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Losing the “God Talk” in Grief Groups

“To say you need the afterlife to have meaning is the bleakest form of insanity.”

Painting of floating woman with building and trees

Life by Cornelia Li

Rebecca Hensler started an online group called Grief Beyond Belief after her three-month-old baby boy died in her arms of a rare genetic disease. Her son’s life was so brief that she did not see the need for a full-blown memorial service. Instead, she, family, and friends met at home and talked about the baby, read from books they had read to him, and comforted each other. She also sought comfort through an online parental bereavement forum called The Compassionate Friends, which provided resources and connections to grieving parents. It was a great help during a terrible time. “Grieving parents feel like an alien species; the only people who get you are other grieving parents,” she said. Even in The Compassionate Friends, however, it was hard for Hensler to find people who could support her without resorting to spiritual language and religious philosophizing. Some people expressed their religious beliefs, saying that “everything happens for a reason” and “your baby is with God now.” The in-person parental grief support groups she found in the San Francisco area, where she lives, were often laced with …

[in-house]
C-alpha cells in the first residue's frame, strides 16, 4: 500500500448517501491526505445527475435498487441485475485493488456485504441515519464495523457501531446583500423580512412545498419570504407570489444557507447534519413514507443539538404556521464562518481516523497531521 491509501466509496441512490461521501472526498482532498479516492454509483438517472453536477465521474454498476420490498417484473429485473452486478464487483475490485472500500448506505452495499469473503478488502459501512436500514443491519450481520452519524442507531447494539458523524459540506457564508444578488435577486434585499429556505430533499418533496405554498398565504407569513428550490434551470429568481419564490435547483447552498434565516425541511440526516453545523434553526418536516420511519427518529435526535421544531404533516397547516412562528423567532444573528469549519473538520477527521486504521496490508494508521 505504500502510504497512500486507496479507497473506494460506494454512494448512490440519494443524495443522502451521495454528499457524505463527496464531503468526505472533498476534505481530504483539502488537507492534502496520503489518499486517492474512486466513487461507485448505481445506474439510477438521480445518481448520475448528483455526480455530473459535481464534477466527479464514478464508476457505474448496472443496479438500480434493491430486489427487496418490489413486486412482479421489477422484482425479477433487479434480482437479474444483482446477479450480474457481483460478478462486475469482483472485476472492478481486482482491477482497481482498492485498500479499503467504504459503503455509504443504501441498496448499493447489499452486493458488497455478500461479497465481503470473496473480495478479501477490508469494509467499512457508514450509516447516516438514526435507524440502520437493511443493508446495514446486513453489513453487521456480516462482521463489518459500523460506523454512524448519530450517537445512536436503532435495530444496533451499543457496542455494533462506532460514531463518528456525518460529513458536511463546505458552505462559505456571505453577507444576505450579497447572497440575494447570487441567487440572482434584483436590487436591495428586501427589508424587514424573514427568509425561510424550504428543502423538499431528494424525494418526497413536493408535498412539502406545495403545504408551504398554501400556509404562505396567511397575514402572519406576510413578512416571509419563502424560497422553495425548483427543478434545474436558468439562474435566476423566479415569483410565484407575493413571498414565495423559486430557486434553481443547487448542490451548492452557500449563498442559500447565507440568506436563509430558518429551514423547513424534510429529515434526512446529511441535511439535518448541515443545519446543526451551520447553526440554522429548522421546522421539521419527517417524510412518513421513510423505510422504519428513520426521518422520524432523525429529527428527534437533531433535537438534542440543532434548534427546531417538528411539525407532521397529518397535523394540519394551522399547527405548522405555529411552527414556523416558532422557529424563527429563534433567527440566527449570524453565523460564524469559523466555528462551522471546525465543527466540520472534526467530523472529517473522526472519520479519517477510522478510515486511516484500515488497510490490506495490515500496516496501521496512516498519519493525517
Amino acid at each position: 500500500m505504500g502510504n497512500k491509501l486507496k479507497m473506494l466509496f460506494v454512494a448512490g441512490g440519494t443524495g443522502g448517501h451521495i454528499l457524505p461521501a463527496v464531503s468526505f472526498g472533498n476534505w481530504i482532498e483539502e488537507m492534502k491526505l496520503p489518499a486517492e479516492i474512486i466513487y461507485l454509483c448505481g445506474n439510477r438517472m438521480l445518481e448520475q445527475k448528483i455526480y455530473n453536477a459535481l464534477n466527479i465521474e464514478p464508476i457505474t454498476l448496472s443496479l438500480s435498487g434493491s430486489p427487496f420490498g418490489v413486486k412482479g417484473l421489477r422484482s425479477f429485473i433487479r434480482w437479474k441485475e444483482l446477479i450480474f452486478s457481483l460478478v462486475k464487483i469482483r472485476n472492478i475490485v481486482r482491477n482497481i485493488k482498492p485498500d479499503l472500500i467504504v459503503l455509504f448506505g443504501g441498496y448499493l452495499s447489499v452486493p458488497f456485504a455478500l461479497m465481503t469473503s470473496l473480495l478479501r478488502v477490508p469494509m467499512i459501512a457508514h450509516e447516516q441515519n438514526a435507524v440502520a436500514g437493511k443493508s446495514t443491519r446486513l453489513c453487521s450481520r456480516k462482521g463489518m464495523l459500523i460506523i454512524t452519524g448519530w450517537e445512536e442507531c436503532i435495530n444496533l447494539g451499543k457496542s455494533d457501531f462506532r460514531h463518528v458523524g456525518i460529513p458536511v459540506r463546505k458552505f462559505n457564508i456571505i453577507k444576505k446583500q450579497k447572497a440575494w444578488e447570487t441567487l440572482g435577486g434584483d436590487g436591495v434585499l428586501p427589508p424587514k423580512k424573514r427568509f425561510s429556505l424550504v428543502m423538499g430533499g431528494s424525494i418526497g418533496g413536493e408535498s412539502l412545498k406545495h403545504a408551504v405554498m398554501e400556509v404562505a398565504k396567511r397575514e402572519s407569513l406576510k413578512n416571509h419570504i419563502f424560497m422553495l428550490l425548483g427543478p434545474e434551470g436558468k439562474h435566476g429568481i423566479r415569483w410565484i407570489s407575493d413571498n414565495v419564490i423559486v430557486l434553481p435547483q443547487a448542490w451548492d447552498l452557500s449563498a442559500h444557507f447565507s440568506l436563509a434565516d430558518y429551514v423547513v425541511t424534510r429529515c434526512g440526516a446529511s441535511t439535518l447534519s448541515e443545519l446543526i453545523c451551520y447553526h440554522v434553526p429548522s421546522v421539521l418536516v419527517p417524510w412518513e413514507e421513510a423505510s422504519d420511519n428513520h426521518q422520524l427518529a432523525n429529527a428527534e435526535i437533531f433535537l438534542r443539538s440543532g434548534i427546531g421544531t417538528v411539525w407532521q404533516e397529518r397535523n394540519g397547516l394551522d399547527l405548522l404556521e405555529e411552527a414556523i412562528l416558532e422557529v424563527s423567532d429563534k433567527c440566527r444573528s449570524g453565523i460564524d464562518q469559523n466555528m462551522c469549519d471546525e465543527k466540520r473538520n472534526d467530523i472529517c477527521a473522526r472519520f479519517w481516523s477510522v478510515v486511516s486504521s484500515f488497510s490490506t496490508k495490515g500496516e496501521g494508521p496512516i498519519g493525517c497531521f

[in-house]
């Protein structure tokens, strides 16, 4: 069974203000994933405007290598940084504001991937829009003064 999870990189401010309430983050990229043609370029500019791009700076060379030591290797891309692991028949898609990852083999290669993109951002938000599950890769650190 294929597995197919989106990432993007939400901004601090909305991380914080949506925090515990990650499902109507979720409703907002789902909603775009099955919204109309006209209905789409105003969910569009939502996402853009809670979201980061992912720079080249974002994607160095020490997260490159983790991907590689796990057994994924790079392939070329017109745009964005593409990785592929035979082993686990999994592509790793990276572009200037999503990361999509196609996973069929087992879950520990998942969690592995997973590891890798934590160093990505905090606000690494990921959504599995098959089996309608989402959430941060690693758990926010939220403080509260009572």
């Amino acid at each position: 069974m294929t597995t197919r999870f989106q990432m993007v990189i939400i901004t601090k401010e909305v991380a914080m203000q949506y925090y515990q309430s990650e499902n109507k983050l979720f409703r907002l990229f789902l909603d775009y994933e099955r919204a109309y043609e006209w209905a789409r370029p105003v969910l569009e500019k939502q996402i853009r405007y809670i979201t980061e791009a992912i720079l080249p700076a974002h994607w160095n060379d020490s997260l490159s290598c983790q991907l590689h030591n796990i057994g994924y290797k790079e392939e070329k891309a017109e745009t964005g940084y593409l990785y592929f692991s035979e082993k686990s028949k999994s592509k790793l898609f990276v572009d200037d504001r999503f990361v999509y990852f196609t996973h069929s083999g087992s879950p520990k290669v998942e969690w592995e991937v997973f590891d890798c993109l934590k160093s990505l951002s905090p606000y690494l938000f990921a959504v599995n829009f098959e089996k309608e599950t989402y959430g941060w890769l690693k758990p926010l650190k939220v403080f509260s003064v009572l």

Grace without God: The Search for Meaning, Purpose, and Belonging in a Secular Age, by Katherine Ozment, published this month by Harper Wave, an imprint of HarperCollinsPublishers.

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DeathLossMental Health

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